There was an expectation that Tavistock would be put in schedule B in the revised bill of December 1831;44 but when Russell introduced it on the 12th, it emerged that as things stood the borough was to retain both Members, having been placed 95th in the scale of boroughs calculated by a formula based on their number of houses and amount of assessed taxes. At the same time Russell indicated that the case was still under investigation, as some of the information was suspect. Seeking to pre-empt criticism, he asserted that it was ‘utterly false and unfounded’ to suggest that ‘any unfair rule had been attempted to be established with respect to that borough’ or that ‘any unfair advantage has been taken of my official situation, for the purpose of placing it beyond the reach of disfranchisement’. The boundary commissioners, after sending down a surveyor to check the facts, recommended the extension of the borough to the whole of the parish except the manor of Cudliptown, which would create a constituency with a population of 5,602 and 380 £10 houses.45 In the House, 23 Jan. 1832, Russell was harried over Tavistock by Sir Richard Vyvyan, but it emerged that he had failed to take note of the new documentary evidence. The change in Tavistock’s parliamentary boundary increased its area from 0.5 to 17.4 square miles, but even so it had a nominal registered electorate of only 247 at the time of the 1832 general election, when fewer than 200 voted.46 In July 1832 Bedford wrote that ‘the line which I (and those connected with me in Tavistock) take is to be perfectly neutral with respect to the election of a second candidate’; and when offering a seat to Charles Fox soon afterwards, he told Lady Holland that he would ‘come in not as my Member, but as the town Member’, though he added that Lord John ‘will manage it’, even though ‘I cannot interfere myself directly’. This circumspection had been forced on him by the activities and energy of Rundle and his associates: as the election approached, he suspected Rundle, ‘the O’Connell of Tavistock’, of ‘playing his own game’ by professing friendliness.47 When Francis Russell died suddenly in late November 1832, Lord Russell was pressed into standing again. He and Fox were returned comfortably enough at the general election, but only after the first contest for nearly a century, provoked when Hume, at the instigation of ‘a mad radical’ (presumably Rundle), as the Russells believed, sent down the young ‘Benthamite Baronet’ Sir Francis Charles Knowles of Lovel Hill, Windsor to oppose Fox, recently appointed a member of the government.48 The Russell interest remained predominant, but Rundle secured a seat in 1835 and held it until 1843.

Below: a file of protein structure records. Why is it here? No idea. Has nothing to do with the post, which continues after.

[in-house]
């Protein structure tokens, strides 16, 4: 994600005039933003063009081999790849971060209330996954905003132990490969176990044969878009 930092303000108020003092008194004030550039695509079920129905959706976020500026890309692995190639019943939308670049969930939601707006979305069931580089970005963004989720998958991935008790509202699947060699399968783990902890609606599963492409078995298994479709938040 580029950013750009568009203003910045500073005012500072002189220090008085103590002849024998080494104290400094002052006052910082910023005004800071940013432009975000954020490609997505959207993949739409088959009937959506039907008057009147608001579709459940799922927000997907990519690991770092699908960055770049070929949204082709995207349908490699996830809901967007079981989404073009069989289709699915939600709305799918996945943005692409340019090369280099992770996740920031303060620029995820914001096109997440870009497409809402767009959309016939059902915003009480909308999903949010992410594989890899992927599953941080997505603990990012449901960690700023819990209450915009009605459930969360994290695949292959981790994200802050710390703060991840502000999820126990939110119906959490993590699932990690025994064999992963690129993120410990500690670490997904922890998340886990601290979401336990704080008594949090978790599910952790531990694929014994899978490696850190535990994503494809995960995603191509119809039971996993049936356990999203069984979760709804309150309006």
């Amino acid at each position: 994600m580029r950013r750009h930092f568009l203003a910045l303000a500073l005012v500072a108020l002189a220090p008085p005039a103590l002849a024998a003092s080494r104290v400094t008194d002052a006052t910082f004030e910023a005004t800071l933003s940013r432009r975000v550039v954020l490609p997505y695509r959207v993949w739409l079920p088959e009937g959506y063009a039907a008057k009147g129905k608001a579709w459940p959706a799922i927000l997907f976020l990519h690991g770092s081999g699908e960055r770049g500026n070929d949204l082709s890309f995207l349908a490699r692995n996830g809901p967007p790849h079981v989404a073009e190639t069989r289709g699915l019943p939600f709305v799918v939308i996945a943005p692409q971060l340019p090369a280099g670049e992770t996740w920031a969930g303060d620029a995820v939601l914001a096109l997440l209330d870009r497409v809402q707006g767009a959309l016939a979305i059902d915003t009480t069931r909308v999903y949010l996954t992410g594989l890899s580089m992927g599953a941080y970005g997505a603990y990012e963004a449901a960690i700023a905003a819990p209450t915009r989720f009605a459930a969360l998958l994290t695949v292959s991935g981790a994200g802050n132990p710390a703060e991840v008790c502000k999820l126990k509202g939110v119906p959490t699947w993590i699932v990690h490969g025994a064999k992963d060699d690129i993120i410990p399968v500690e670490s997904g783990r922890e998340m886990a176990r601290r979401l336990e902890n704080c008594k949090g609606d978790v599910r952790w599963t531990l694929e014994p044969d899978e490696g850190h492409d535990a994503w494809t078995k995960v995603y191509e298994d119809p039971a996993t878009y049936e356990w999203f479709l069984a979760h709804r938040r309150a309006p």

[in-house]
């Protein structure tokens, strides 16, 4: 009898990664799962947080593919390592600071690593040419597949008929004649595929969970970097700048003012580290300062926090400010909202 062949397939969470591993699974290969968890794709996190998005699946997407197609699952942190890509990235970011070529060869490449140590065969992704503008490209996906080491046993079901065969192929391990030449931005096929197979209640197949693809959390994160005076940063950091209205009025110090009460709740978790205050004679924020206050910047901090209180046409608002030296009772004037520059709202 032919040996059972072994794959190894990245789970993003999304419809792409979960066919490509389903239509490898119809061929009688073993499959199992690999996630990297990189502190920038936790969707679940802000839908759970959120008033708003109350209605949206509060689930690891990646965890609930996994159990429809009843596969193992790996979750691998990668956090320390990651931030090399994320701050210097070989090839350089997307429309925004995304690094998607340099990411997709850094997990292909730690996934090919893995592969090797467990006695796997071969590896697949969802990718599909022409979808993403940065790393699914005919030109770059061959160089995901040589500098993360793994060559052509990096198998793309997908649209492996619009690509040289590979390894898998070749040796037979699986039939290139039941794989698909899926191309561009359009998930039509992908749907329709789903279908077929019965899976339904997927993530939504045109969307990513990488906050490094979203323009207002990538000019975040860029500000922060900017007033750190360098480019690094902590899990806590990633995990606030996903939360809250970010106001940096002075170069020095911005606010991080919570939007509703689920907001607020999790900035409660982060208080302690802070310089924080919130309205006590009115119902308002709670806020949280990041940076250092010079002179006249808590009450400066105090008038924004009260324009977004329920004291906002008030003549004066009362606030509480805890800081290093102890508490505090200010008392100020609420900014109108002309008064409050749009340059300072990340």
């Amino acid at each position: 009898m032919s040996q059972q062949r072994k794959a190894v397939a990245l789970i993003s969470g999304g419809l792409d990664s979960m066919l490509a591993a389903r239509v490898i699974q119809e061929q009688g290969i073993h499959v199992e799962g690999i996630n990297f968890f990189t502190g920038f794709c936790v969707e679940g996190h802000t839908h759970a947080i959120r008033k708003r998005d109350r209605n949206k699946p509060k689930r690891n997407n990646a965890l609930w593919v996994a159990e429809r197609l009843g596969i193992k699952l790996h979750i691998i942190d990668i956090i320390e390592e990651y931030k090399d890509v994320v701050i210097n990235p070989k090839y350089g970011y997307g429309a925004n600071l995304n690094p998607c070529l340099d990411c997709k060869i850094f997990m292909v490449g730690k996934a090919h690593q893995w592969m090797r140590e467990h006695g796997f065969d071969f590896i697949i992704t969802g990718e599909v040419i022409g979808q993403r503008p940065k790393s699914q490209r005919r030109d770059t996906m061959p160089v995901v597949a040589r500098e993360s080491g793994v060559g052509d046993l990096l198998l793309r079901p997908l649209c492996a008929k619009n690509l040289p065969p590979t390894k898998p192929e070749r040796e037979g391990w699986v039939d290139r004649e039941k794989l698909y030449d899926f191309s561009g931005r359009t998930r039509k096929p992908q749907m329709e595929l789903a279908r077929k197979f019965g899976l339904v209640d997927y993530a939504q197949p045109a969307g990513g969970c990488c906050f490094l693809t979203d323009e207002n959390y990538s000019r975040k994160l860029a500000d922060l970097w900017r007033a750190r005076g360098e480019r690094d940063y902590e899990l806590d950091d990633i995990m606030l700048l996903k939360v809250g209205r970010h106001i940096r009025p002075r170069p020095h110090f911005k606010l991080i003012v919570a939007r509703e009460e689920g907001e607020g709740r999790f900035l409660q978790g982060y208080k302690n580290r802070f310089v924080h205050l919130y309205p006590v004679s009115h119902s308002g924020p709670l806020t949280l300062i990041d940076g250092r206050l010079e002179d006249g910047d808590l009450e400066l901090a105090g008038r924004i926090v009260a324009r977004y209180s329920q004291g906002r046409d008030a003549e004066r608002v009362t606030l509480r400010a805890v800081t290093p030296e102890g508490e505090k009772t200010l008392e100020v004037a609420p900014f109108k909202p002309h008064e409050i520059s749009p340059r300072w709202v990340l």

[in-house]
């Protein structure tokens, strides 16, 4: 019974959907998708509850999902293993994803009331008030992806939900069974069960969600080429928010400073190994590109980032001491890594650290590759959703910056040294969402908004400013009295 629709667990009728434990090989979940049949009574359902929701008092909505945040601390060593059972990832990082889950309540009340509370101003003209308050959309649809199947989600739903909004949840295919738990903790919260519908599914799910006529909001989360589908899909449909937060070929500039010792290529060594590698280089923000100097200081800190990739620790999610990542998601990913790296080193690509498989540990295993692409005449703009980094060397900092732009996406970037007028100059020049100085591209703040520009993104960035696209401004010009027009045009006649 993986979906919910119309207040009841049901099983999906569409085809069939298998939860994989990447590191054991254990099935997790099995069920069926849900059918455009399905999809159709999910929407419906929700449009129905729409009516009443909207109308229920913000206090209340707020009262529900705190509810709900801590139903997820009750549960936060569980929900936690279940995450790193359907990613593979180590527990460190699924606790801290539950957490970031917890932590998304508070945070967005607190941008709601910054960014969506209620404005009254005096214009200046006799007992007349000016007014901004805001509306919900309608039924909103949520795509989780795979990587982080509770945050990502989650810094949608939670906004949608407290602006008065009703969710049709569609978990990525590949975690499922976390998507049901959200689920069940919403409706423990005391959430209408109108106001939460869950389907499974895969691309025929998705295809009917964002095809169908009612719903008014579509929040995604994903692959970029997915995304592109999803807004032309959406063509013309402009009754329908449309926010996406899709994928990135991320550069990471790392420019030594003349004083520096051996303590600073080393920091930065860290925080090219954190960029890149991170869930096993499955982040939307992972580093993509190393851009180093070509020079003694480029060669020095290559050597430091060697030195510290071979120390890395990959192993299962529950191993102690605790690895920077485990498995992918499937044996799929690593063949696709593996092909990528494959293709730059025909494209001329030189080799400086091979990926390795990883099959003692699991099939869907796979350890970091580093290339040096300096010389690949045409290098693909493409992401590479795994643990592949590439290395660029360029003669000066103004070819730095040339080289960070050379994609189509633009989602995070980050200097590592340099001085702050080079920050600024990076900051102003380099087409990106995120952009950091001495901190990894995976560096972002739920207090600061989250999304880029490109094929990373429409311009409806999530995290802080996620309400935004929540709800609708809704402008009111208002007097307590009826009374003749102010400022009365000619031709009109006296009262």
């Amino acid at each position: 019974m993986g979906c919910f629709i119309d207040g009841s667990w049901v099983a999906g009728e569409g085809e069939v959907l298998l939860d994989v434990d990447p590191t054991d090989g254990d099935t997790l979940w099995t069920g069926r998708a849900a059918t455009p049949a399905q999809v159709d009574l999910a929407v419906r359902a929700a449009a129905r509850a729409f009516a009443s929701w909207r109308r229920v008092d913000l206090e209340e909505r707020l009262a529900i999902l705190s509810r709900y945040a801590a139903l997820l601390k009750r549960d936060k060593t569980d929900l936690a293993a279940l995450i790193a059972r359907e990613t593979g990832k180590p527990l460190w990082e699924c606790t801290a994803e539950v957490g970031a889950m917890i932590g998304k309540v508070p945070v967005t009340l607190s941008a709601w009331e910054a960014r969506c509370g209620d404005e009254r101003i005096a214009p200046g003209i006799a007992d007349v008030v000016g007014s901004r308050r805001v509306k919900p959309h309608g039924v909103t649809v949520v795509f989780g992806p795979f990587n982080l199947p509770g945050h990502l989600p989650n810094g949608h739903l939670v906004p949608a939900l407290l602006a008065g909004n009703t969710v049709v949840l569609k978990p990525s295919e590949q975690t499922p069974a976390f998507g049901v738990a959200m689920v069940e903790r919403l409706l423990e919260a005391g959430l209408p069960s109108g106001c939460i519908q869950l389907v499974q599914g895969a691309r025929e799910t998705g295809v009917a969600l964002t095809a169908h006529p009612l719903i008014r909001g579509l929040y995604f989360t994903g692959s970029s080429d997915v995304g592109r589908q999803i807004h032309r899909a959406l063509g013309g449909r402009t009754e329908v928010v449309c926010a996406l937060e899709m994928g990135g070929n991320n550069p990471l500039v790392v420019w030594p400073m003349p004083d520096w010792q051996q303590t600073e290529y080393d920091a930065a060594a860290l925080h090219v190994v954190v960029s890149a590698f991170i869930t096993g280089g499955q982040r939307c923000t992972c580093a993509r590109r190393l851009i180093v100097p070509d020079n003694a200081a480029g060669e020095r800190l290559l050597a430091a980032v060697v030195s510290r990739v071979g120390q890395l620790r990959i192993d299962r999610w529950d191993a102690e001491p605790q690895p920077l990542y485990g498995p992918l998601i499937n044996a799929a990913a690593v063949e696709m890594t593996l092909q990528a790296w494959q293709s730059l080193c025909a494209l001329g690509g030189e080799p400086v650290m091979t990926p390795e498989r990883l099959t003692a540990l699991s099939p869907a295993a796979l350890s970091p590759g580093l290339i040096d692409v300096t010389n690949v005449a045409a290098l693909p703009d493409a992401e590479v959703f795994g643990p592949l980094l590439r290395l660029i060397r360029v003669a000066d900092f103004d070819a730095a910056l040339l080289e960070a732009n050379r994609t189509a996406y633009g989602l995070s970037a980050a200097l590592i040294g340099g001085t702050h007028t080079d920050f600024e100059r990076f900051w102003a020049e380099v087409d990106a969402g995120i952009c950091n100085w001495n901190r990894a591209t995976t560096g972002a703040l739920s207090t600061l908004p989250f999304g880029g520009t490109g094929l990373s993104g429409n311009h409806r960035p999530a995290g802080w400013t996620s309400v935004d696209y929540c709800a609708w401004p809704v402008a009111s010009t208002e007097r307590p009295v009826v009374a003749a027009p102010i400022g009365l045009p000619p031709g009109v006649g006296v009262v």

Author: David R. Fisher